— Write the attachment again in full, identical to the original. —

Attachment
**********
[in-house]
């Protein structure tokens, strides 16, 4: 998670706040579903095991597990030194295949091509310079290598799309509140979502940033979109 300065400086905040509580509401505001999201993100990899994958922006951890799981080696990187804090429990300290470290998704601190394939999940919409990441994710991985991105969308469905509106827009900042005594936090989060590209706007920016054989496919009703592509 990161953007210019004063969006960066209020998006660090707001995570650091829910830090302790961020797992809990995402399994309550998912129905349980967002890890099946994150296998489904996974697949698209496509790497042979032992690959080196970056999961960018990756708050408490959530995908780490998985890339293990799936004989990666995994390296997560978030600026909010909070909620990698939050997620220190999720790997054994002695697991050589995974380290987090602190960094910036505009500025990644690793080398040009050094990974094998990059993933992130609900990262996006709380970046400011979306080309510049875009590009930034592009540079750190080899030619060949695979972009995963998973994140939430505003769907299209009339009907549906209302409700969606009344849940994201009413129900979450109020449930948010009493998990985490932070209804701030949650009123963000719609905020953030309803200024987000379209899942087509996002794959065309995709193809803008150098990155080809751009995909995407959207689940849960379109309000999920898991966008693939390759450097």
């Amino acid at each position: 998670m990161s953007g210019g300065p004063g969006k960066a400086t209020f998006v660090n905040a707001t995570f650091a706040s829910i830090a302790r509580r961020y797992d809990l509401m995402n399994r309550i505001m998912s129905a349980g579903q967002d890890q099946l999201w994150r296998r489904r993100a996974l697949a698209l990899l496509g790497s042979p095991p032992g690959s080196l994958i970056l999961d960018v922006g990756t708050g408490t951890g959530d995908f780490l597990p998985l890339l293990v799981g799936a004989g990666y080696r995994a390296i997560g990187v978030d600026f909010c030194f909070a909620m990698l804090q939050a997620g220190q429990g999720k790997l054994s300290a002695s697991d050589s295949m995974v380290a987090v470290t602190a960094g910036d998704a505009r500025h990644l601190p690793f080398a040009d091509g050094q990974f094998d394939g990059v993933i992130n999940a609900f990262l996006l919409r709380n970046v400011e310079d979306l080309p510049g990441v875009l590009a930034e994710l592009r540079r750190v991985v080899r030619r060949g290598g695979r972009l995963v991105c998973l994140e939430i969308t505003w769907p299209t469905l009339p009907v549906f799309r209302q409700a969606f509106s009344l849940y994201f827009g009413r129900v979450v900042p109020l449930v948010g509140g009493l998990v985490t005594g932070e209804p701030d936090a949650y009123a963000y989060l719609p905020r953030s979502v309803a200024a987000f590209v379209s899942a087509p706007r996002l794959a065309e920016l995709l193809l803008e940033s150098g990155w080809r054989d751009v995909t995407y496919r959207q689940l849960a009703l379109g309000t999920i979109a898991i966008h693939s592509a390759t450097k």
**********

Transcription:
[in-house]
């Protein structure tokens, strides 16, 4: 998670706040579903095991597990030194295949091509310079290598799309509140979502940033979109 300065400086905040509580509401505001999201993100990899994958922006951890799981080696990187804090429990300290470290998704601190394939999940919409990441994710991985991105969308469905509106827009900042005594936090989060590209706007920016054989496919009703592509 990161953007210019004063969006960066209020998006660090707001995570650091829910830090302790961020797992809990995402399994309550998912129905349980967002890890099946994150296998489904996974697949698209496509790497042979032992690959080196970056999961960018990756708050408490959530995908780490998985890339293990799936004989990666995994390296997560978030600026909010909070909620990698939050997620220190999720790997054994002695697991050589995974380290987090602190960094910036505009500025990644690793080398040009050094990974094998990059993933992130609900990262996006709380970046400011979306080309510049875009590009930034592009540079750190080899030619060949695979972009995963998973994140939430505003769907299209009339009907549906209302409700969606009344849940994201009413129900979450109020449930948010009493998990985490932070209804701030949650009123963000719609905020953030309803200024987000379209899942087509996002794959065309995709193809803008150098990155080809751009995909995407959207689940849960379109309000999920898991966008693939390759450097």
């Amino acid at each position: 998670m990161s953007g210019g300065p004063g969006k960066a400086t209020f998006v660090n905040a707001t995570f650091a706040s829910i830090a302790r509580r961020y797992d809990l509401m995402n399994r309550i505001m998912s129905a349980g579903q967002d890890q099946l999201w994150r296998r489904r993100a996974l697949a698209l990899l496509g790497s042979p095991p032992g690959s080196l994958i970056l999961d960018v922006g990756t708050g408490t951890g959530d995908f780490l597990p998985l890339l293990v799981g799936a004989g990666y080696r995994a390296i997560g990187v978030d600026f909010c030194f909070a909620m990698l804090q939050a997620g220190q429990g999720k790997l054994s300290a002695s697991d050589s295949m995974v380290a987090v470290t602190a960094g910036d998704a505009r500025h990644l601190p690793f080398a040009d091509g050094q990974f094998d394939g990059v993933i992130n999940a609900f990262l996006l919409r709380n970046v400011e310079d979306l080309p510049g990441v875009l590009a930034e994710l592009r540079r750190v991985v080899r030619r060949g290598g695979r972009l995963v991105c998973l994140e939430i969308t505003w769907p299209t469905l009339p009907v549906f799309r209302q409700a969606f509106s009344l849940y994201f827009g009413r129900v979450v900042p109020l449930v948010g509140g009493l998990v985490t005594g932070e209804p701030d936090a949650y009123a963000y989060l719609p905020r953030s979502v309803a200024a987000f590209v379209s899942a087509p706007r996002l794959a065309e920016l995709l193809l803008e940033s150098g990155w080809r054989d751009v995909t995407y496919r959207q689940l849960a009703l379109g309000t999920i979109a898991i966008h693939s592509a390759t450097k």